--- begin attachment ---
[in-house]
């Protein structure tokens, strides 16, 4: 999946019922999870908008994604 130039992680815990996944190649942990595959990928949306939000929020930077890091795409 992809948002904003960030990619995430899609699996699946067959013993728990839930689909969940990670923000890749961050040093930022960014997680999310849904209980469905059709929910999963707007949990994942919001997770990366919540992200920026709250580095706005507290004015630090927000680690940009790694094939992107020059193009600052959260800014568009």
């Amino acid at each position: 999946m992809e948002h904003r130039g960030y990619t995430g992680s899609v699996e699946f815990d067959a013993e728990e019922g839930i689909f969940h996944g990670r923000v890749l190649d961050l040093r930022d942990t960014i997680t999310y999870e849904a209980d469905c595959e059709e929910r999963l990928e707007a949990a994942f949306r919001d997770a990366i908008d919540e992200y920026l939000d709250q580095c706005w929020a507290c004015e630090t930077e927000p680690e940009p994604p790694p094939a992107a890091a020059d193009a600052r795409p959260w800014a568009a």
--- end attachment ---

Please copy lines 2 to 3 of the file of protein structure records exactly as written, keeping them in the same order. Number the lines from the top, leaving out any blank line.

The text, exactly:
């Protein structure tokens, strides 16, 4: 999946019922999870908008994604 130039992680815990996944190649942990595959990928949306939000929020930077890091795409 992809948002904003960030990619995430899609699996699946067959013993728990839930689909969940990670923000890749961050040093930022960014997680999310849904209980469905059709929910999963707007949990994942919001997770990366919540992200920026709250580095706005507290004015630090927000680690940009790694094939992107020059193009600052959260800014568009």
């Amino acid at each position: 999946m992809e948002h904003r130039g960030y990619t995430g992680s899609v699996e699946f815990d067959a013993e728990e019922g839930i689909f969940h996944g990670r923000v890749l190649d961050l040093r930022d942990t960014i997680t999310y999870e849904a209980d469905c595959e059709e929910r999963l990928e707007a949990a994942f949306r919001d997770a990366i908008d919540e992200y920026l939000d709250q580095c706005w929020a507290c004015e630090t930077e927000p680690e940009p994604p790694p094939a992107a890091a020059d193009a600052r795409p959260w800014a568009a």